Volatile Organic Compound (VOCs) in Paint

From choosing the right touch-up paint and shades to performing an effective and virtuous job, painting can be tricky. Yet, one of the main concerns both professional and amateur painters have is associated with the potential health and safety hazards that come with volatile organic chemicals in paint. In fact, most of today’s paint contains harmful chemicals known as Volatile Organic Compounds, which are released into the air and cause serious environmental and health issues.

How Do Volatile Organic Compounds Affect the Environment?

VOCs are organic chemical compounds which contain carbon, including methylene chloride, benzene, and formaldehyde. Such chemicals act as both indoor and outdoor air pollutants. Whether the source of emissions is natural or man-made (e.g., vegetation and exhaust fumes, respectively), VOCs have an adverse effect on the environment. Unfortunately, there’s a wild variety of hazardous gas released into the atmosphere.

When it comes to paint and other architectural coatings, various compounds are used as organic solvents to facilitate performance and improve quality. Formaldehyde is among the most utilized VOCs in paint. Nevertheless, any domestic or industrial exposure to paint can lead to numerous health and environmental risks. Fresh paint, in particular, releases VOCs at an increasing pace. Note that even storing paint can be hazardous.

Air Quality and Health Risks

Numerous environmental risks and health problems have been associated with the use of volatile organic chemicals. Therefore, a smart air quality monitor is useful to follow mandatory VOC regulations.  

  • Research shows that only a one-time painting project can lead to a high release of volatile organic particles, with an increase of up to 1,000 times.

  • Note that such volatile pollutants are two to five times higher indoors than outdoors - in both rural and urban areas.

  • Interestingly, paint continues to off-gas years after painting, with 50% of VOCs being released during the first year.

  • The decrease in the indoor and outdoor air quality leads to various short and long-term health problems.

  • Common health issues include allergies, asthma, skin irritation, eye irritation, nausea, headaches, memory impairment, and “sick building syndrome”.

  • Professional painters, in particular, are at a higher risk of developing a serious condition (e.g., liver damage).

  • In addition, VOCs, including those in paint, have been linked to cancer.

Alternatives & Recommendations

Due to the serious environmental and health risks associated with VOCs in paint and architectural coatings, more and more brands are being produced and marketed with safety in mind.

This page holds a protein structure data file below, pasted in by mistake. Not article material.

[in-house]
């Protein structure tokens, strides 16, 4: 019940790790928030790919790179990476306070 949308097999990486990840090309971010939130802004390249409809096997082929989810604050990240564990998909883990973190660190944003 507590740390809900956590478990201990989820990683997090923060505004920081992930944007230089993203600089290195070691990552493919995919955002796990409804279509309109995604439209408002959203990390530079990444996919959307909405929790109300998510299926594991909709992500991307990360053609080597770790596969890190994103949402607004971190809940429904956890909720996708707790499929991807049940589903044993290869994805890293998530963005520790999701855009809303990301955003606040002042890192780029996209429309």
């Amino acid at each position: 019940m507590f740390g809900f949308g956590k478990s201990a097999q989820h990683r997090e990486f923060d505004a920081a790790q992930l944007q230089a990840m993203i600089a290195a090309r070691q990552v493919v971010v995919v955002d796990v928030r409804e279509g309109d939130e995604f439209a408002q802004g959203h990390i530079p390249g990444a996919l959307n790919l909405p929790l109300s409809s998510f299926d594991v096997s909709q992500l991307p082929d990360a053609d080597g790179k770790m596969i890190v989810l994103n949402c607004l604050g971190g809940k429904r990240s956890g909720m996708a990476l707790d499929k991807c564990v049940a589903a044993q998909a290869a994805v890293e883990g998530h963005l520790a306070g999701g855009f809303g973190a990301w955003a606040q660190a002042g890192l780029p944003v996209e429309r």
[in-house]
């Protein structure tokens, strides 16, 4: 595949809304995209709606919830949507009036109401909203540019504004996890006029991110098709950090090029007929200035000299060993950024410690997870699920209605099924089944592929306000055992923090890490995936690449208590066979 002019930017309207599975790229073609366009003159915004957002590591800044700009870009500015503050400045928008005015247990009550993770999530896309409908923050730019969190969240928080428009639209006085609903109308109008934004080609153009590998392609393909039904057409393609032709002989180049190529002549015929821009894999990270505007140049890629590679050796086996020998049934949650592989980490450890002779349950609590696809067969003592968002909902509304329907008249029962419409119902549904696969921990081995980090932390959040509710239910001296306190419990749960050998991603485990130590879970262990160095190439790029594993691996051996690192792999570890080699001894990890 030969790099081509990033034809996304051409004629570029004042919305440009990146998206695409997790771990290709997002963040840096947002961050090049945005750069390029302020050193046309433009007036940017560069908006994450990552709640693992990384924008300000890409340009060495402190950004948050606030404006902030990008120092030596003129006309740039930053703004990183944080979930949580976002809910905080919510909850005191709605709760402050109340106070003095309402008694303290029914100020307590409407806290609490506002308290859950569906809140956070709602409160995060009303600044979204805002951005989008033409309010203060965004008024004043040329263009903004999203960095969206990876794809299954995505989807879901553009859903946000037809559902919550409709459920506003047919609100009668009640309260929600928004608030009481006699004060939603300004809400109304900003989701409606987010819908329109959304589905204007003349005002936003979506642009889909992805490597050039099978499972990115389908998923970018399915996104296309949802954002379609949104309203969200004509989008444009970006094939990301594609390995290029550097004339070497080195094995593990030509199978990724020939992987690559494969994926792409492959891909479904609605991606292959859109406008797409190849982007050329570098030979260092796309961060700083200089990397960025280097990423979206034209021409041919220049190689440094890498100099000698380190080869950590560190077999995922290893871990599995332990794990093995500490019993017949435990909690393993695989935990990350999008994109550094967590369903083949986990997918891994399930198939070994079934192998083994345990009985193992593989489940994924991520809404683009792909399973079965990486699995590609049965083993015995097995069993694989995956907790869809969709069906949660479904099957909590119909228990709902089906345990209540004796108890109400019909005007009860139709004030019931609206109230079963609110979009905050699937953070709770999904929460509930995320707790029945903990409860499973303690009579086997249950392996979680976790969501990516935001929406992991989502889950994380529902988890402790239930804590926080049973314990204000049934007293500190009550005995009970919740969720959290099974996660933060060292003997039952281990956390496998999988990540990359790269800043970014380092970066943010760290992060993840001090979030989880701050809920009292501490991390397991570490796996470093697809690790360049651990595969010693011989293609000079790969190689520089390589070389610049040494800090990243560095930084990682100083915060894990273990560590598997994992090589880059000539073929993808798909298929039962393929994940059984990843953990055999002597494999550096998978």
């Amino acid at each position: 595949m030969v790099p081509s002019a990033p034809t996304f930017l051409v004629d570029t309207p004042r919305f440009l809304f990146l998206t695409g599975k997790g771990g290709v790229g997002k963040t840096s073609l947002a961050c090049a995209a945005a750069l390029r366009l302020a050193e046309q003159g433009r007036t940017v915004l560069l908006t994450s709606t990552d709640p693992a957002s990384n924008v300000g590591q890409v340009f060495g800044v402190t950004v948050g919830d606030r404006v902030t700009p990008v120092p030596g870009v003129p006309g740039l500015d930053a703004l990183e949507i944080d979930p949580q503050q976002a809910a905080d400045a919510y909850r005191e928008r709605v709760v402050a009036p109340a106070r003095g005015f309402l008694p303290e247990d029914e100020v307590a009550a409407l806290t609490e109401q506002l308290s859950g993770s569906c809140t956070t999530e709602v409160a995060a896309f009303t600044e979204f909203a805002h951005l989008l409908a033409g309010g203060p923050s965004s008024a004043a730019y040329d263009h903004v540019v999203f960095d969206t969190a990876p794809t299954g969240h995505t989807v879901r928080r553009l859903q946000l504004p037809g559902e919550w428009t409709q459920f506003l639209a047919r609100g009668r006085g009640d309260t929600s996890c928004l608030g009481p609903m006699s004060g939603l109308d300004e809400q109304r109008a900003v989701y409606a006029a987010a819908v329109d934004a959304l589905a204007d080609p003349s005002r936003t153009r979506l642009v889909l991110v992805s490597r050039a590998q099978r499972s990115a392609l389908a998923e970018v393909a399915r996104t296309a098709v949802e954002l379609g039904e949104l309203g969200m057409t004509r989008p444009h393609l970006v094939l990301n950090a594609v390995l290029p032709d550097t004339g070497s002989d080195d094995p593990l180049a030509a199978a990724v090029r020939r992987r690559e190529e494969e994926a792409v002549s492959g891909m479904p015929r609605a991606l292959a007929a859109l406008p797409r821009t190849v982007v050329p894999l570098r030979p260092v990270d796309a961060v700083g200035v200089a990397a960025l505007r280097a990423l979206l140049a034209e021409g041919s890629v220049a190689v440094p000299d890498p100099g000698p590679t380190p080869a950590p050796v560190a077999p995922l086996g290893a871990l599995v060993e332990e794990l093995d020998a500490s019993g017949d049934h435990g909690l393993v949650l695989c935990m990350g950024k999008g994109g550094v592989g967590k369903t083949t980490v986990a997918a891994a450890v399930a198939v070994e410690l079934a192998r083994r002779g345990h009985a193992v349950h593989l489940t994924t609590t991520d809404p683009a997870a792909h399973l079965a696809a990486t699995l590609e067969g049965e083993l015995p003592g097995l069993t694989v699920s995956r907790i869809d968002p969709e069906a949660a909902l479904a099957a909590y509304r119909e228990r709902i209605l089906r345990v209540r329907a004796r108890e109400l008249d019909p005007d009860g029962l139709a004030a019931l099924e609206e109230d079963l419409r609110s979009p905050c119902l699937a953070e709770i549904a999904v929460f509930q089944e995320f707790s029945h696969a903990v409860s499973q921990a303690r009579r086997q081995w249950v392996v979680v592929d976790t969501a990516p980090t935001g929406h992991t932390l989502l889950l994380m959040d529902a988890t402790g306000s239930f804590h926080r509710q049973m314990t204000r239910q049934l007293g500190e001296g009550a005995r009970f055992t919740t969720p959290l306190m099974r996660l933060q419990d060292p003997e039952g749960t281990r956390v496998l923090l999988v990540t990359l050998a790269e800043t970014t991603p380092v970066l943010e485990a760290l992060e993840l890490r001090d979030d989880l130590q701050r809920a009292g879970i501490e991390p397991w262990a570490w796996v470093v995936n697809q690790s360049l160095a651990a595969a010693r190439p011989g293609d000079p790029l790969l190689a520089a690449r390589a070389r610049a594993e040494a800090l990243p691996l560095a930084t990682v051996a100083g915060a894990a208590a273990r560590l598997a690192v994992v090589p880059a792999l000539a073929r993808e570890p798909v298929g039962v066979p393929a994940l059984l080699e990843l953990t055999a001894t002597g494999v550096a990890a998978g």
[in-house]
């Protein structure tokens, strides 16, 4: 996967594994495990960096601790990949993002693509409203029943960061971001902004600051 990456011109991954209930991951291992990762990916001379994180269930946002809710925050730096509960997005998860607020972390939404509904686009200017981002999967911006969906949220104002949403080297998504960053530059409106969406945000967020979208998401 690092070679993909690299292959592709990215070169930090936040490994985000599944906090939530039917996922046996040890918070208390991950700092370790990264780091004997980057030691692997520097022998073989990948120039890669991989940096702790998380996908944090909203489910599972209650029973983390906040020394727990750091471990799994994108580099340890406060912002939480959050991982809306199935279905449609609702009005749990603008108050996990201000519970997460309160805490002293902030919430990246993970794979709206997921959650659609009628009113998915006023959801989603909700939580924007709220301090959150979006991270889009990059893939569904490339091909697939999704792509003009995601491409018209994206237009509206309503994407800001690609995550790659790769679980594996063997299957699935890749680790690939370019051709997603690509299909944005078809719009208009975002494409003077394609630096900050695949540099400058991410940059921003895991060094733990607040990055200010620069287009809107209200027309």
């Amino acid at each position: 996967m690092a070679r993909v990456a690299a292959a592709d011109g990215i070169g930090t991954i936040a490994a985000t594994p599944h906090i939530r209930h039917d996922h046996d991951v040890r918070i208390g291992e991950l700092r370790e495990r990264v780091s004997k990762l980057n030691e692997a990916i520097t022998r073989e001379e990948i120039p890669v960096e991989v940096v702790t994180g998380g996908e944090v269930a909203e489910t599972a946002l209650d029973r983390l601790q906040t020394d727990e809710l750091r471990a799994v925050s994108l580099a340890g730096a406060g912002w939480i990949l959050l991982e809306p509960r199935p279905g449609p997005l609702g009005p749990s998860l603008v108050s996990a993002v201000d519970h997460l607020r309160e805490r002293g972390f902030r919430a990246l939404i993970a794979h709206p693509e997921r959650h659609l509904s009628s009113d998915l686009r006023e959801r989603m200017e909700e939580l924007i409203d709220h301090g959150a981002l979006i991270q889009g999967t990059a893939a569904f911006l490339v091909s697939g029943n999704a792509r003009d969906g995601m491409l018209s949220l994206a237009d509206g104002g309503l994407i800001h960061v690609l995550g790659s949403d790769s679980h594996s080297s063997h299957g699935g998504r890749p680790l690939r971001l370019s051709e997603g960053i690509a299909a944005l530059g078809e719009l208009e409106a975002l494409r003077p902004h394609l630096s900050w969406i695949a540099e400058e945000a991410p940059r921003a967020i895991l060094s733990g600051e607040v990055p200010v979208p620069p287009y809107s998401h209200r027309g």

1. Safety recommendations and label instructions should be followed carefully. Note that odors do not always correlate positively with toxicity.

  2. Effective ventilation is mandatory during and after application.

  3. The implementation of adequate equipment and painting techniques can reduce any possible health risks. In fact, any coating and painting product should adhere to safety practices.

  4. Paints must be stored away from children and pets. Note that the most effective way to store cans is upside down.

  5. Leftover containers should be hauled to an appropriate waste collection site.  

  6. Opting for low-VOC or zero-VOC paints is also recommended. Note that “low” means any paint that contains less than 250 g/L of VOCs, as stated by the EPA.

  7. Interestingly, business analytics indicate that 83% of sales today are for water-based paints.

  8. Another alternative, which is quite popular among green enthusiasts, is to make clay-based and milk-based paint.


Nothing Is Black and White Only

VOCs in paint can lead to numerous environmental and health risks. Yet, nothing is ever black and white:

  • As high concentrations and emissions have a negative effect on air quality and people’s well-being (dry eyes, skin and conjunctival irritation etc), manufacturers must balance quality and safety, while respecting VOC regulations.

  • Note that common volatile organic compounds include formaldehyde and propane. Interestingly, not all chemical emissions of carbon are defined as VOCs; carbon monoxide and carbon dioxide, or nitrogen oxides for instance, are not VOCs.

  • On the other hand, even low-VOCs may contain limited amounts in order to improve paint coats. While no-VOCs sound like a safe option, there might be other harmful chemicals which should be considered prior to painting.

  • When painting, consider plants that remove volatile organic compounds, which can reduce possible health risks.

  • Sadly, health issues associated with paints are similar to the health risks associated with volatile organic compounds in cigarette smoke.


In the end, painting comes with a whole spectrum of risks and alternatives, but safety should always be the main standout color.